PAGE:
There are as many ways of writing as there are writers – and this week we have a reflection by one of our writers on how she mindfully plunged into the task of writing on the prompt for the week.
The 10 minute writing exercise at SSOA was set by the convenor Aviva Lowy, who offered the classic poem ‘Yonder See the Morning Blink’* by A E Housman as the inspiration for our writers.
Helen Ameisen’s response was a remarkably thoughtful and well-constructed poem:
And so it is, the nature of our days
To work, to toil but balance this with rest.
A time to ponder inward with the mind,
Away from all the clatter of a thousand things.
And with this daily inward wave,
Unbounded and untethered from all judgements’ glare
I gain the tranquil feather’s touch
To stride ahead, engage in battle with the day.
A gentler battle now, perhaps a dance
To grow, explore and understand anew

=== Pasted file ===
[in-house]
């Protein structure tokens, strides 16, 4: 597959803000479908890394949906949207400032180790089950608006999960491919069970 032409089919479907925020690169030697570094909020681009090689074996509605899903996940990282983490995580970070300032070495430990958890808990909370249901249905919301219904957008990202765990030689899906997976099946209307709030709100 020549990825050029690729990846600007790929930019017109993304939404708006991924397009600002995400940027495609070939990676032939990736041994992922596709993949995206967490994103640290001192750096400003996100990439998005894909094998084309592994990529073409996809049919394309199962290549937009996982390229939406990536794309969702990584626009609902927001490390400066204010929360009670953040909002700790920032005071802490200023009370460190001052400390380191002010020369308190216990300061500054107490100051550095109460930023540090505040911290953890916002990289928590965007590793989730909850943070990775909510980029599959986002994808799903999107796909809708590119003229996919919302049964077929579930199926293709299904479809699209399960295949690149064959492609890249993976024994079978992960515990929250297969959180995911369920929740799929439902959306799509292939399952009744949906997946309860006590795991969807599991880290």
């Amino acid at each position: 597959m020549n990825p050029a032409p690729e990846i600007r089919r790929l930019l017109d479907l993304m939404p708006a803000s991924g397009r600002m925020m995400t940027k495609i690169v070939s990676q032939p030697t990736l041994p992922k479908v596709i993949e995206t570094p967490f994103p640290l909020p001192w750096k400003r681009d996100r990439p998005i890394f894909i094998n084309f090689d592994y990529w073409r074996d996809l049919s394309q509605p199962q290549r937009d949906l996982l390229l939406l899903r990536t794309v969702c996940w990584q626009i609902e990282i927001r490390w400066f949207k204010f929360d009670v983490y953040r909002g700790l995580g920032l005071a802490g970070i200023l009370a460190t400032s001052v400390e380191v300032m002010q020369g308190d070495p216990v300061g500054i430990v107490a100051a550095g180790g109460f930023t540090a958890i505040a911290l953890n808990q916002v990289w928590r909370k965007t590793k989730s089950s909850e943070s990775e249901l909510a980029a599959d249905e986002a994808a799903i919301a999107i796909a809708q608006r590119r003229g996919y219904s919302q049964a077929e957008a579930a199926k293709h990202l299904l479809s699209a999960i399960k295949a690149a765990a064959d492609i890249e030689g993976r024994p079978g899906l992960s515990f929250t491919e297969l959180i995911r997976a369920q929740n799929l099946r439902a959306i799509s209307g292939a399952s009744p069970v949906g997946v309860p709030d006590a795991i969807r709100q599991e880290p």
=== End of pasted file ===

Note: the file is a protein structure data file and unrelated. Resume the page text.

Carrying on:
These daily mundane chores.
Afterwards Helena explained what thoughts were going through her mind as she tackled the task of writing something of value in the 10 minutes allowed her.
‘The ‘thousand things ‘ is a reference to ‘The 81 Verses of the Tao Te Ching’; the ‘tranquil feather ‘ refers to Sai Baba’s peacock feather that set TM siddhas into spontaneous flying in front of my eyes (bouncing up and down on the spot) and the mundane things were somehow prompted by T.S. Eliot’s ‘Love Song of J. Alfred Prufrock’ … Just some things that popped into my head as I wrote it!’
*(See E A Housman’s original poem in full here.)
‘Yonder See the Morning Blink’ by A E Housman
Yonder see the morning blink:
The sun is up, and up must I,
To wash and dress and eat and drink
And look at things and talk and think
And work, and God knows why.
Oh often have I washed and dressed
And what’s to show for all my pain?
Let me lie abed and rest:
Ten thousand times I’ve done my best
And all’s to do again.
Alfred Edward Housman (1859 – 1936) was an English poet best known for a collective work called ‘A Shropshire Lad’, in print since it was first published in 1896. A renowned scholar of the classics, Housman was, for many years, a professor of Latin at Trinity College in Cambridge, where he is said to have never bothered to remember his students’ names. Understandably …
Pictures cvwilliams and public domain.